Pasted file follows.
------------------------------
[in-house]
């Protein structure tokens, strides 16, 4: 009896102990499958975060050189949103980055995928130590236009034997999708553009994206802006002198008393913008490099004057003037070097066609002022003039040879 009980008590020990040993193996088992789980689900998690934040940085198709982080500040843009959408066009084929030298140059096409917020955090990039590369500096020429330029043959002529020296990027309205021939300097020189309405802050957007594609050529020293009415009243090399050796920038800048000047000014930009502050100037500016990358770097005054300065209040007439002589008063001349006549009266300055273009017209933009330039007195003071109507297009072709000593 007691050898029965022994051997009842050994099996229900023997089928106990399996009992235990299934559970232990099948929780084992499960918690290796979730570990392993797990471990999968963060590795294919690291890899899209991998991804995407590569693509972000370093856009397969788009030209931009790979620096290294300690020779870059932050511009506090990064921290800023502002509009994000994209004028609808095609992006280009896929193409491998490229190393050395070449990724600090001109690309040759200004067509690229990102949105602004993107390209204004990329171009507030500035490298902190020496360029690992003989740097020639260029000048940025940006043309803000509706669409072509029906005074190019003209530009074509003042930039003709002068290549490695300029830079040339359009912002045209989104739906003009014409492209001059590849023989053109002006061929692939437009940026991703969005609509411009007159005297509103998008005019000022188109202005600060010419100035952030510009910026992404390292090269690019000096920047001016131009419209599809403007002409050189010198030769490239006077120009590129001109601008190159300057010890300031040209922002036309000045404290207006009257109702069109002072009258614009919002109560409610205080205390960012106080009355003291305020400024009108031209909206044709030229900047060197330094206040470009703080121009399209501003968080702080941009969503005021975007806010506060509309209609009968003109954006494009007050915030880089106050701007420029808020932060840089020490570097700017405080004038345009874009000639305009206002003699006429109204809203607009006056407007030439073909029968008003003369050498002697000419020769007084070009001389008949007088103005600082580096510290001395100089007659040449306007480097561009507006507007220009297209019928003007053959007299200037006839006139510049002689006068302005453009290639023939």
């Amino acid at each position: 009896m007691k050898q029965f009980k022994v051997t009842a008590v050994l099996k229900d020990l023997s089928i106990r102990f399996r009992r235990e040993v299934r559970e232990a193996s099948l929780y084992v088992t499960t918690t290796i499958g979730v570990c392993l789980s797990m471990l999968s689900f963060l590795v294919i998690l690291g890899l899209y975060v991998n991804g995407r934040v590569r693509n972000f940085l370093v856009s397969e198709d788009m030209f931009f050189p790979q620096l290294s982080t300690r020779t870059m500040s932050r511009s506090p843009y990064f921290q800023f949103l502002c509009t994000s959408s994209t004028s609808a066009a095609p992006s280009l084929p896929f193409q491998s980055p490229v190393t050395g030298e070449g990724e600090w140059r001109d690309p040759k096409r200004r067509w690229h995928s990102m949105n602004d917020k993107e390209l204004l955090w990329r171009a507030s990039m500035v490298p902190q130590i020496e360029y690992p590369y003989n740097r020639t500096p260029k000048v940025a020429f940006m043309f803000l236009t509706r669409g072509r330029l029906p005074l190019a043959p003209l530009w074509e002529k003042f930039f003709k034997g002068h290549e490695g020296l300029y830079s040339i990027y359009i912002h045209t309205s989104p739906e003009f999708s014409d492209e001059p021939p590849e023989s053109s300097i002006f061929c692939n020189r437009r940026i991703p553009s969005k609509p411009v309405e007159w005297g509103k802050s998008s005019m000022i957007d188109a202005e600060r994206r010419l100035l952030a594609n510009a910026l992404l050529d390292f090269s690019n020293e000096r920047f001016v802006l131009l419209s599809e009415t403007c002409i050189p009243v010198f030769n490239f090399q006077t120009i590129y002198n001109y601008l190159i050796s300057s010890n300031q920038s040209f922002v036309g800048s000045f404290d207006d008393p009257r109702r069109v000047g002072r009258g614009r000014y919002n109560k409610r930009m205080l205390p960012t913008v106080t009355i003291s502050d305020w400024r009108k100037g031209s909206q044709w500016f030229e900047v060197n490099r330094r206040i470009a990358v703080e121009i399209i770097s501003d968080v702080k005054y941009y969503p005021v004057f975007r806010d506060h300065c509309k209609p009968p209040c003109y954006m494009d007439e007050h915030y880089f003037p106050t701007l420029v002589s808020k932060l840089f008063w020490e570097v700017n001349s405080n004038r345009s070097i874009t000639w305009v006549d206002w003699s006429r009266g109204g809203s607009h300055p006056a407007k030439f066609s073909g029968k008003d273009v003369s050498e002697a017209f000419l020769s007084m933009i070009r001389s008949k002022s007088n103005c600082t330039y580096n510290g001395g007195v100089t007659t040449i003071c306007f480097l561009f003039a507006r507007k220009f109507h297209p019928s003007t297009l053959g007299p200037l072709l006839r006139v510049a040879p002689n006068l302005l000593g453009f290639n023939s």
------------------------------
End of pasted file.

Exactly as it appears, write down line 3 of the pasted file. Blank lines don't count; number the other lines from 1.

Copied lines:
């Amino acid at each position: 009896m007691k050898q029965f009980k022994v051997t009842a008590v050994l099996k229900d020990l023997s089928i106990r102990f399996r009992r235990e040993v299934r559970e232990a193996s099948l929780y084992v088992t499960t918690t290796i499958g979730v570990c392993l789980s797990m471990l999968s689900f963060l590795v294919i998690l690291g890899l899209y975060v991998n991804g995407r934040v590569r693509n972000f940085l370093v856009s397969e198709d788009m030209f931009f050189p790979q620096l290294s982080t300690r020779t870059m500040s932050r511009s506090p843009y990064f921290q800023f949103l502002c509009t994000s959408s994209t004028s609808a066009a095609p992006s280009l084929p896929f193409q491998s980055p490229v190393t050395g030298e070449g990724e600090w140059r001109d690309p040759k096409r200004r067509w690229h995928s990102m949105n602004d917020k993107e390209l204004l955090w990329r171009a507030s990039m500035v490298p902190q130590i020496e360029y690992p590369y003989n740097r020639t500096p260029k000048v940025a020429f940006m043309f803000l236009t509706r669409g072509r330029l029906p005074l190019a043959p003209l530009w074509e002529k003042f930039f003709k034997g002068h290549e490695g020296l300029y830079s040339i990027y359009i912002h045209t309205s989104p739906e003009f999708s014409d492209e001059p021939p590849e023989s053109s300097i002006f061929c692939n020189r437009r940026i991703p553009s969005k609509p411009v309405e007159w005297g509103k802050s998008s005019m000022i957007d188109a202005e600060r994206r010419l100035l952030a594609n510009a910026l992404l050529d390292f090269s690019n020293e000096r920047f001016v802006l131009l419209s599809e009415t403007c002409i050189p009243v010198f030769n490239f090399q006077t120009i590129y002198n001109y601008l190159i050796s300057s010890n300031q920038s040209f922002v036309g800048s000045f404290d207006d008393p009257r109702r069109v000047g002072r009258g614009r000014y919002n109560k409610r930009m205080l205390p960012t913008v106080t009355i003291s502050d305020w400024r009108k100037g031209s909206q044709w500016f030229e900047v060197n490099r330094r206040i470009a990358v703080e121009i399209i770097s501003d968080v702080k005054y941009y969503p005021v004057f975007r806010d506060h300065c509309k209609p009968p209040c003109y954006m494009d007439e007050h915030y880089f003037p106050t701007l420029v002589s808020k932060l840089f008063w020490e570097v700017n001349s405080n004038r345009s070097i874009t000639w305009v006549d206002w003699s006429r009266g109204g809203s607009h300055p006056a407007k030439f066609s073909g029968k008003d273009v003369s050498e002697a017209f000419l020769s007084m933009i070009r001389s008949k002022s007088n103005c600082t330039y580096n510290g001395g007195v100089t007659t040449i003071c306007f480097l561009f003039a507006r507007k220009f109507h297209p019928s003007t297009l053959g007299p200037l072709l006839r006139v510049a040879p002689n006068l302005l000593g453009f290639n023939s």